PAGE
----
FOCUS 7 Business Review | April 8 - 14, 2013

winemakers, even if they are addressing more than just this market segment. Recas Winery has three premium brands in its portfolio – Sole, Solo Quinta and Cuvee Uberland – and says it plans to further expand in this direction as it has had the best performance in recent years and will most likely remain on an upward trend. Ever since 2008, premium wines have represented more than 20 percent of the producer’s sales. The Recas group of companies had a combined turnover of some EUR 20 million last year, which it plans to boost by 15 percent in 2013. However, growth is mostly expected to come from external markets, where last year it exported some 3 million bottles of wine to countries such as England and other European markets, the USA, Canada, Japan, Russia and Australia. Exports should grow by another 1 million bottles this year. WineRo is another producer of exclusively premium wines. The company, which was set up in 2006 and whose shareholders include Stephan von Neipperg, who owns several vineyards in Bordeaux, and Karl-Heinz Hauptmann, a former director at Merrill Lynch London, owns the Alira brand. It plans to sell some 100,000 bottles this year and start exporting. At Domeniile Sahateni premium wines represent some 70 percent of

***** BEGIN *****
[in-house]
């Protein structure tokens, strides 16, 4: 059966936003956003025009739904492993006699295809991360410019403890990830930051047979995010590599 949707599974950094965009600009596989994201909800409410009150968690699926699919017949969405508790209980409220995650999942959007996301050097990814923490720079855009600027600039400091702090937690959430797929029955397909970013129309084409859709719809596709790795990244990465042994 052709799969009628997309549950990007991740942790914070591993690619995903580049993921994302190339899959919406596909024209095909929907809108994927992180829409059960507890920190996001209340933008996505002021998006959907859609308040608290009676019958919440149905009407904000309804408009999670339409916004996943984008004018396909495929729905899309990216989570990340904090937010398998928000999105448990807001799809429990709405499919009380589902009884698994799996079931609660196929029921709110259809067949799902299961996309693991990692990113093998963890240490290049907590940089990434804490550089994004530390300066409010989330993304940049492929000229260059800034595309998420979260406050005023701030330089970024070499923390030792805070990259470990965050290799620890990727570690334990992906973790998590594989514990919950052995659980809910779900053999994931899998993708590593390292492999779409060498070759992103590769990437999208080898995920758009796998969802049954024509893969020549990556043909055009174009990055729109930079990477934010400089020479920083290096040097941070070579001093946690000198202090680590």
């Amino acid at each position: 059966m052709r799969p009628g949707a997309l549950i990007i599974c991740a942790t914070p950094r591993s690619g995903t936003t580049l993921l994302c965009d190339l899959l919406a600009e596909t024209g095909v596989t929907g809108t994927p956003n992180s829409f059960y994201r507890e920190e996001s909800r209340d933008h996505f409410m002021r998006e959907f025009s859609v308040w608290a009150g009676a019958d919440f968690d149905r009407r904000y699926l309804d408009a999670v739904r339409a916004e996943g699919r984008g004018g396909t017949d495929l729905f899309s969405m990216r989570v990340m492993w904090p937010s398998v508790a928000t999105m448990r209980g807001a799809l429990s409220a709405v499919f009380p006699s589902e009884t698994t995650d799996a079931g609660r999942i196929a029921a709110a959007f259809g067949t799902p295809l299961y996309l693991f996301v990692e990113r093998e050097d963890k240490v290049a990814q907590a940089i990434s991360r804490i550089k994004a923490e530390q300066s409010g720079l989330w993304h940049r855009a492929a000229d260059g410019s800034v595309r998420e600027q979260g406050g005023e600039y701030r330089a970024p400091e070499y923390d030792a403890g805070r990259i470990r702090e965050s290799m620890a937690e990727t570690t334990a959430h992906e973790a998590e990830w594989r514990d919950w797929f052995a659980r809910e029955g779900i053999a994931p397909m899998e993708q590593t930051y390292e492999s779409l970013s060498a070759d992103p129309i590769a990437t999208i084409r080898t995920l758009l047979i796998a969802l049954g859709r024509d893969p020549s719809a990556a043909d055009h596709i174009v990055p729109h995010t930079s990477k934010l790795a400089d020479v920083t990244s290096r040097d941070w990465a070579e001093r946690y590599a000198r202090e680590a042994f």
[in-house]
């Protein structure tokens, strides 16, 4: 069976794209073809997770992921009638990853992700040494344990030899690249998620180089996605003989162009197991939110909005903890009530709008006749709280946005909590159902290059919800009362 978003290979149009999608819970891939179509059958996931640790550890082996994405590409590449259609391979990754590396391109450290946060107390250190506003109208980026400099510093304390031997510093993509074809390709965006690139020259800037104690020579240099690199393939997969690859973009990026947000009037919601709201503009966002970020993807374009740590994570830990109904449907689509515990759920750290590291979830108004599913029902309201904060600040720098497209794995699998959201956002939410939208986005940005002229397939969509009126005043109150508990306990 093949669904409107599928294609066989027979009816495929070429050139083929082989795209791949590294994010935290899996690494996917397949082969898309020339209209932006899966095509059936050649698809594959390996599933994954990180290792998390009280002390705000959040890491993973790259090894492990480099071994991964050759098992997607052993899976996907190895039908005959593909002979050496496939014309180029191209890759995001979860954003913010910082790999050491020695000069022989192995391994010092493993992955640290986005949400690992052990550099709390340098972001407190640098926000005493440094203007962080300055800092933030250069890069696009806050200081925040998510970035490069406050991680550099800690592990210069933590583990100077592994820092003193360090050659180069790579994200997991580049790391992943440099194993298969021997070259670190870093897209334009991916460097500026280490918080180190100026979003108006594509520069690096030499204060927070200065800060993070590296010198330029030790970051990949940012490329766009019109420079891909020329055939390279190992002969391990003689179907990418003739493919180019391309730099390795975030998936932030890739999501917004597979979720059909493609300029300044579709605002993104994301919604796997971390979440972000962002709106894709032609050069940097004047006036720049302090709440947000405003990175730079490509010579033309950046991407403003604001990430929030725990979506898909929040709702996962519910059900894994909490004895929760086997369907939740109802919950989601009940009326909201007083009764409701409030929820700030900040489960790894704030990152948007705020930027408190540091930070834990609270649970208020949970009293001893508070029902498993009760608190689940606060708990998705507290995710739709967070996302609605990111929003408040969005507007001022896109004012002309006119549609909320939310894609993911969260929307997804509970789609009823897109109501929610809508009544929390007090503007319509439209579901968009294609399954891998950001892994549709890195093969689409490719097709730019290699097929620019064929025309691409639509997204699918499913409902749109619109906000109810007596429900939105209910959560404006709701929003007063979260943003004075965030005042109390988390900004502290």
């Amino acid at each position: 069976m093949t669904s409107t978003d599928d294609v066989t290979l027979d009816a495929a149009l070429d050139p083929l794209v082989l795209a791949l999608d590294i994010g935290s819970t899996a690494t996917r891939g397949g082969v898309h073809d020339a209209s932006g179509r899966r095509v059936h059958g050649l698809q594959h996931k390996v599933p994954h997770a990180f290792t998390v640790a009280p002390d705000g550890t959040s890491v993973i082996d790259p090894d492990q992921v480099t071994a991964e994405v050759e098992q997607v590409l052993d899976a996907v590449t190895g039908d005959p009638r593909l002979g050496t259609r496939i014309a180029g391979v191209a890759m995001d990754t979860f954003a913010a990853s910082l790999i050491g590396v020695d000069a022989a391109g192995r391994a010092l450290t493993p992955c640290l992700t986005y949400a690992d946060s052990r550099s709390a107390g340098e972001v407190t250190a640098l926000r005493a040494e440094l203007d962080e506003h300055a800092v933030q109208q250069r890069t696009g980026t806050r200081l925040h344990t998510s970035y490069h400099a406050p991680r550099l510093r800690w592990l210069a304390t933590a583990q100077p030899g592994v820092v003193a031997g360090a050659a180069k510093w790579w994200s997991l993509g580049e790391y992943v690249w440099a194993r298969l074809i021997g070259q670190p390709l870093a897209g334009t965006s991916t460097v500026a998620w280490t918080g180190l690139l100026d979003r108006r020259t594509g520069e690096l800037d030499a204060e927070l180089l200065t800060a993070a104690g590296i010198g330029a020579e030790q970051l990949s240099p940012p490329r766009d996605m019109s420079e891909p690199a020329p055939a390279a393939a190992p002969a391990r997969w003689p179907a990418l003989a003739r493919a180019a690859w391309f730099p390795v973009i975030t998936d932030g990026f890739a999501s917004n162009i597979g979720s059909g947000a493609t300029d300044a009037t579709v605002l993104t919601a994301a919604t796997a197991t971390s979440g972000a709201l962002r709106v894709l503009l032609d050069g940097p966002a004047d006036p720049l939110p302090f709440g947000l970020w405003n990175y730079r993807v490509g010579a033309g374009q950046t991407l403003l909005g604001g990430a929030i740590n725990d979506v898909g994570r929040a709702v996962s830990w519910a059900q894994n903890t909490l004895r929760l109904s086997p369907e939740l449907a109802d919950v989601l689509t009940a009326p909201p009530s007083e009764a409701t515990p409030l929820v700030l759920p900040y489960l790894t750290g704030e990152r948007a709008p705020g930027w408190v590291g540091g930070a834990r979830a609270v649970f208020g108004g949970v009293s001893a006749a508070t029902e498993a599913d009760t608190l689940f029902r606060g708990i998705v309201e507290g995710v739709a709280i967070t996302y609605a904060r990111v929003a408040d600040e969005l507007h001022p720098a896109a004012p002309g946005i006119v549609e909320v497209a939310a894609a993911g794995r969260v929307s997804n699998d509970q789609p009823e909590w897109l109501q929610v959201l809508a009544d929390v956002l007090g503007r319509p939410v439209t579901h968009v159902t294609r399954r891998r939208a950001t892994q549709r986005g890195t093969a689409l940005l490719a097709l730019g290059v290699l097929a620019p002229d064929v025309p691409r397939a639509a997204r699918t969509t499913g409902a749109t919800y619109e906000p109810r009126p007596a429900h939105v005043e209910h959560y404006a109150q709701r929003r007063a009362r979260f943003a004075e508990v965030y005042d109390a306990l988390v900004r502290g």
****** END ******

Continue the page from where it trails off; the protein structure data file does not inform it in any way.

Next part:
total sales and more than half of the winery’s volumes are exported across the world – from European countries to Taiwan and Canada and even Brazil. Last year the company reported a turnover of some EUR 2 million which it plans to grow by 30 percent this year. Lacerta too estimates rising sales of up to EUR 1 million in 2013, up 20 percent y-o-y, says Friedl. Amb Wine is another recent wine investment. The winery, which is part of Austrian amb Holding, launched the Liliac premium brand in early 2012 and estimates this year it will reach a turnover of RON 1.6 million (approximately EUR 360,000). The wine is available only in HoReCa and specialized shops but this year the company also plans to launch a retail brand under the name of Crepuscul. So far the winemaker has targeted the local market but has also exported to Austria and Germany, says Micu. Elsewhere, approximately 35 percent of Serve’s sales on the domestic market and 10 percent of exports are represented by premium wines such as Terra Romana, Cuvee Charlotte and Amaury. Although domestic sales of premium wines went up by as much as 30 percent last year, Sabau doesn’t see significant growth potential locally. Outside Romania, demand comes from China and even Northern Europe, following the poor wine production across the continent in recent years,

which led to consumers trying new wines, including Romanian ones. All in all, the company plans to increase its share of premium wines to 70 percent of total production, and after reporting a turnover of EUR 2.5 million last year, expects a 5 percent growth in 2013, says Sabau.